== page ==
Side Letter: Will PE walk the walk on DE&I?

US LPs are pressuring GPs to make demonstrable progress on DE&I. Plus: Hamilton Lane is launching a SPAC business line and Japan's T Capital has found success overseas. Here's today's brief, for our valued subscribers only.

He said it

“Let’s say everybody in your investment committee has the same background and are all best friends. To me, that would be a risk you would consider in your due diligence – that they have a huge blind spot, that they’re going to be unaware of something.”

Chris Ailman, chief investment officer of the California State Teachers’ Retirement System, tells sister title Buyouts that promoting diversity can be considered part of a GP’s fiduciary duty.

Just happened

Why DE&I should be DIY
US LPs are ramping up the pressure on diversity, equity and inclusion. That’s according to the latest Deep Dive from sister title Buyouts (subscription or registration required), which found that good intentions are no longer cutting it when it comes to DE&I. Approaches vary. Some, like Connecticut Retirement Plans and Trust Funds, factor a GP’s diversity efforts into their due diligence. Teachers’ Retirement System of the State of Illinois, meanwhile, has expanded its emerging manager programme and is seeking a “standardised measurement and evaluation tool” to keep track of GP diversity.

Progress, however, is an uphill battle. One challenge is scale, with larger LPs needing to commit in amounts that may be too big for a new manager firm’s fund size. Another is the lack of widely available data, as is the misconception that committing to diverse GPs sacrifices returns.

Perhaps the most crucial step will be LPs voting with their feet. At a LACERA meeting last December, Jose Fernandez of consultant StepStone said his firm had begun to see that happen, including one client walk away from a firm after investing in its previous eight funds. To date, only 13 percent of LPs have refused an opportunity due to unsatisfactory evidence of D&I at the GP level, according to PEI’s LP Perspectives 2021.

As it stands
Despite the efforts listed above, PE still has a long way to go. According to EY’s latest Global Private Equity Survey, previewed by sister title Private Funds CFO, 75 percent of firms said that less than 10 percent of their front-office employees comprise underrepresented minorities. Some 60 percent said the same of their back-office staff. Though nearly a quarter of firms have, or plan to, launch a D&I initiative, many of these are informal.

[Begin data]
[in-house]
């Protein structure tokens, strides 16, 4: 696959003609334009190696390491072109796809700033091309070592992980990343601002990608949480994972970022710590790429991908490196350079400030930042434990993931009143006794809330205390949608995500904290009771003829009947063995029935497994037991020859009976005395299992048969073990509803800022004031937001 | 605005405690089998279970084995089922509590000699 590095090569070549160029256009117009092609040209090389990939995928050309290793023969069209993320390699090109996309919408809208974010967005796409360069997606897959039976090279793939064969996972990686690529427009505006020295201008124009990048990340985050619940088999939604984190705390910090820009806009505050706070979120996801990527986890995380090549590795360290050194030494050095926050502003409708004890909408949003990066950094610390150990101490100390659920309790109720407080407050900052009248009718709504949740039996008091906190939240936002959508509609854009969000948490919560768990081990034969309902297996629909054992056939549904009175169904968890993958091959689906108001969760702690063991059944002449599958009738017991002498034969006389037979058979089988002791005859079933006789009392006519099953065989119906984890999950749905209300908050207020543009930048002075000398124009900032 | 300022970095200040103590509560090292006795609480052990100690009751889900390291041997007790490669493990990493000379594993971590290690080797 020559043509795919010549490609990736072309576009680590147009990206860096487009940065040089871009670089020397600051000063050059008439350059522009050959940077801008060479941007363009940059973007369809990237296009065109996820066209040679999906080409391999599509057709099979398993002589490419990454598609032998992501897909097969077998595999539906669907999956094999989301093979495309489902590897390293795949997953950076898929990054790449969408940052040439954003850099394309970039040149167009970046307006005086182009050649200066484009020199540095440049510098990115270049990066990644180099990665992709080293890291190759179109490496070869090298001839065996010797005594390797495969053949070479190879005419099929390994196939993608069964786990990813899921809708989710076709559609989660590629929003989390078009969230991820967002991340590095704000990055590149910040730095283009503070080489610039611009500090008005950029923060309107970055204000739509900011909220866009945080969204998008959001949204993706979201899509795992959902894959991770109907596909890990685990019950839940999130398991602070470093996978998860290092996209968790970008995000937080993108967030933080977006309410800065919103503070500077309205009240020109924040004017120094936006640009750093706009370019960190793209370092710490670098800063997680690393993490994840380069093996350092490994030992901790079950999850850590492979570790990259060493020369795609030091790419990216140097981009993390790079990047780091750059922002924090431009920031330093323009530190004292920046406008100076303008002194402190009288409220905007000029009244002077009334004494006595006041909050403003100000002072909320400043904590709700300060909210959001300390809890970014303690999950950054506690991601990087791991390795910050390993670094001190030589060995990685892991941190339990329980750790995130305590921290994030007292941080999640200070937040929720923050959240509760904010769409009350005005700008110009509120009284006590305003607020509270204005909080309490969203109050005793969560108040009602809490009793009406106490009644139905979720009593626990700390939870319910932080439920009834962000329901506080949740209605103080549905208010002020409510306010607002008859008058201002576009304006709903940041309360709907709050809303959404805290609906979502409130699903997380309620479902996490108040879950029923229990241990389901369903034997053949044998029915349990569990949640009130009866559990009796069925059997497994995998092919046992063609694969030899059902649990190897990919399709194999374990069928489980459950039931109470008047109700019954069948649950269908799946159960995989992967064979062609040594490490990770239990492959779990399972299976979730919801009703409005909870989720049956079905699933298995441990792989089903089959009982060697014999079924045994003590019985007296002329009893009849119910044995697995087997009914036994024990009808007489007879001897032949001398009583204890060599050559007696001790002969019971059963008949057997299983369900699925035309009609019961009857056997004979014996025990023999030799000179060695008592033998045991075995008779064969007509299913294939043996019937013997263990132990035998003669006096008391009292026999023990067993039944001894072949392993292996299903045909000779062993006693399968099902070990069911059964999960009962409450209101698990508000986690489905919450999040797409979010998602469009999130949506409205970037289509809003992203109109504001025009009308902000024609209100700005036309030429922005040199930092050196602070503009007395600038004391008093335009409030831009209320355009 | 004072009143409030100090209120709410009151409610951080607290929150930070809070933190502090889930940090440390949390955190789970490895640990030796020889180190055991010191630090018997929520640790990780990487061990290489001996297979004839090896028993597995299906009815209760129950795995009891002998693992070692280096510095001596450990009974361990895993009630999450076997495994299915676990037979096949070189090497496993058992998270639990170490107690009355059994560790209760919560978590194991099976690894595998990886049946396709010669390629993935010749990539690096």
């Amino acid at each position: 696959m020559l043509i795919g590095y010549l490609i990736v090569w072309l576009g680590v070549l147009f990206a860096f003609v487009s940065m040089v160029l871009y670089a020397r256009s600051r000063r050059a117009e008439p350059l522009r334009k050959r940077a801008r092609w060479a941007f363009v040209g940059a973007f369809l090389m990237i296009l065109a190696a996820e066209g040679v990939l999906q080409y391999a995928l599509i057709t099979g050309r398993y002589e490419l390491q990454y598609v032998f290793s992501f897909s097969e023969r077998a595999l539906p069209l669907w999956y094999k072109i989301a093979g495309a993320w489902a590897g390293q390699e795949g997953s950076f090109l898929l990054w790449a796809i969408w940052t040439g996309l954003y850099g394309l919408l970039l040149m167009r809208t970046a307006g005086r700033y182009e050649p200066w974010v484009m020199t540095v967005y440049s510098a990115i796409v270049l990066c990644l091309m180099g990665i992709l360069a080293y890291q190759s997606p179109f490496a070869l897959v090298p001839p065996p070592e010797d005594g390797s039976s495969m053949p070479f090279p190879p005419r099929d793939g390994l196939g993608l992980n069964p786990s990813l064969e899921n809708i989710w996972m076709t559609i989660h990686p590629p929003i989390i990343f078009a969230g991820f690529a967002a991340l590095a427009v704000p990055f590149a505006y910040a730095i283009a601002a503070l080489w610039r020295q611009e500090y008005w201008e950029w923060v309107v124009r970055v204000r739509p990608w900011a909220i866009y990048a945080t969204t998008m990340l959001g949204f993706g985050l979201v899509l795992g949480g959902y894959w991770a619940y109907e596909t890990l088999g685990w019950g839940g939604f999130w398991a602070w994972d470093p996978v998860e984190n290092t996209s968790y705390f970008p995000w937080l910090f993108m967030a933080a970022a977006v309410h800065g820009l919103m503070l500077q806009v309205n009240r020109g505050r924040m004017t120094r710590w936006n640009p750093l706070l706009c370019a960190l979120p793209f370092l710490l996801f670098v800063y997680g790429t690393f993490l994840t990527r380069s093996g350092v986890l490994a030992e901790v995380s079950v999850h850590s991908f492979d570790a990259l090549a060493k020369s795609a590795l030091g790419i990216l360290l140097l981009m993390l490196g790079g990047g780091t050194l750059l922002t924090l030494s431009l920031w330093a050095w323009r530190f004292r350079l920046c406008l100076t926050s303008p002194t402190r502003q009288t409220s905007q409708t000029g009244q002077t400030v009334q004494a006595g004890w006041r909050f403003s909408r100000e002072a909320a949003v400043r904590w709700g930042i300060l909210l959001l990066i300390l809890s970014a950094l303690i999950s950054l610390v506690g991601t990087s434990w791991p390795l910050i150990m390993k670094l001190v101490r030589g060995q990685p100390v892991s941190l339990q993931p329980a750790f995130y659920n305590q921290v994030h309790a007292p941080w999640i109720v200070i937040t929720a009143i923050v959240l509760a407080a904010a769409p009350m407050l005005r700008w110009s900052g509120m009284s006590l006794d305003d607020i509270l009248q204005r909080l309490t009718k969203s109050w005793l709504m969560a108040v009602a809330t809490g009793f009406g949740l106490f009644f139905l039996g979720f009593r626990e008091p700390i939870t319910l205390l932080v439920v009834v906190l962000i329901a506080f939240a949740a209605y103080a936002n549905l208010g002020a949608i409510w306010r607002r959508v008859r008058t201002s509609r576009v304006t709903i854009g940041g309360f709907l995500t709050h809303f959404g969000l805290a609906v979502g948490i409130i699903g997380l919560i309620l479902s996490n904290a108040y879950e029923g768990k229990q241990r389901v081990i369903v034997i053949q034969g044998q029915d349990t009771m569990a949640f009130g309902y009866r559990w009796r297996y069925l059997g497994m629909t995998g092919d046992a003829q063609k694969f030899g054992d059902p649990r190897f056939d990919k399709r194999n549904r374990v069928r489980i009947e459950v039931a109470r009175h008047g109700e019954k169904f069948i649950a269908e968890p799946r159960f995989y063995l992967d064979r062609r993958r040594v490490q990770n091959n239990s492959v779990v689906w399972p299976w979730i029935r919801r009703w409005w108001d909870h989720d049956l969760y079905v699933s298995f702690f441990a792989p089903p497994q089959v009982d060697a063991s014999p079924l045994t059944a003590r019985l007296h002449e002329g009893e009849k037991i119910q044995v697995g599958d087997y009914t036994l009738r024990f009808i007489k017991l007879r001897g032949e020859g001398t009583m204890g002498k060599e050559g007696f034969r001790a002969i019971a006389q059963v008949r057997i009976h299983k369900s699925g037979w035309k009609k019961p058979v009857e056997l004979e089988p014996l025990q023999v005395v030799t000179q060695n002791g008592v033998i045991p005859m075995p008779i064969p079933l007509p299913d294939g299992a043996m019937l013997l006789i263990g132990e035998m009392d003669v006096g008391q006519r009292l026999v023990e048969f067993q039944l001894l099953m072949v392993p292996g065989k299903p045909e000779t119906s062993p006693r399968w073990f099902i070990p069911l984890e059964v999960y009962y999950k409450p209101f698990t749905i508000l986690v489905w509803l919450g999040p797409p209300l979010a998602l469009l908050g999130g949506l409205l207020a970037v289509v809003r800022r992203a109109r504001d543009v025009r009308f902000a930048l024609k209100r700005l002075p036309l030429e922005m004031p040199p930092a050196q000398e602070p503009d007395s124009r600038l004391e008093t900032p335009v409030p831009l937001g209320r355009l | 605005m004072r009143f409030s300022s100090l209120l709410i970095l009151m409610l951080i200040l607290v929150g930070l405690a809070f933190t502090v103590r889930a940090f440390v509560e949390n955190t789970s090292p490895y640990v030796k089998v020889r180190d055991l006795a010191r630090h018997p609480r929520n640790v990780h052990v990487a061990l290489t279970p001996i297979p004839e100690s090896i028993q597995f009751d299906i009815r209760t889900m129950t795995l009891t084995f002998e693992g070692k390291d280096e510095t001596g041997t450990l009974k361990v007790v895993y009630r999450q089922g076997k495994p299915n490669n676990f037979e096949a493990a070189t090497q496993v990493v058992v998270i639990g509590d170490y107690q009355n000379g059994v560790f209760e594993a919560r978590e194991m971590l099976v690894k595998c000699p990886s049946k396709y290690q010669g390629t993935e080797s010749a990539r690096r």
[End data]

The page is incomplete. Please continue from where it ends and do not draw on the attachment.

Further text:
Ham Lane’s SPAC attack
Hamilton Lane is planning a business line dedicated to SPACs. Speaking on the firm’s Q4 2020 earnings call Tuesday, Andrea Kramer, chief executive of the firm’s debut SPAC, Hamilton Lane Alliance Holdings I, said it is likely to raise successive vehicles. Platform extensions have long been a point of tension in PE due to the potential for competing resources and conflicts of interest. Some LPs have raised similar concerns about SPACs, as Buyouts reported last year.

Essentials

T Cap on tour
Japan’s T Capital Partners accepted overseas capital for the first time with its latest fund. The buyout firm held the final close on T Capital VI on its ¥81 billion ($771 million; €641 million) hard-cap this week, of which ¥26 billion came from 11 international LPs, according to managing partner Koji Sasaki. Western appetites for the market have grown in recent years, as PEI explored in last year’s Japan Special. EQT became the latest to set up shop in Tokyo last week.

East-West divide
APAC deal values soared 110 percent last year. China beat all other PE markets with a 426 percent growth in deal value from 2019 ($11.8 billion) to 2020 ($62.8 billion), according to EY’s PE Pulse Q4 2020. Australian deal value also saw its overall deal value rise 147 percent from 2019 to 2020. Western Europe investment rose just 6 percent, while the US experienced a 17 percent decline. With Asia something of a bellwether for global recovery, find out what to expect from the region’s PE markets in 2021 here.

Dig deeper

Institution: Tennessee Consolidated Retirement System
Headquarters: Nashville, US
AUM: $55.94 billion
Allocation to alternatives: 16.6%

Tennessee Consolidated Retirement System approved $560 million-worth of private equity commitments across three investment vehicles at its January 2021 investment committee meeting, a contact at the pension informed Private Equity International.

The commitments comprised $200 million each to Hellman & Friedman Capital Partners X and Whitehorse Liquidity Partners IV, and $160 million to Roark Capital Partners VI.

TCRS allocates 8.1 percent of its full investment portfolio to private equity. The pension’s recent private equity commitments have been mainly to venture capital and buyout funds focused on investments in North America and Europe.

For more information on TCRS, as well as more than 5,900 other institutions, check out the PEI database.


Today’s letter was prepared by Alex Lynn with Carmela Mendoza.

Subscribe now and get Side Letter delivered to your inbox each day
To find out how, email our team: subscriptions@peimedia.com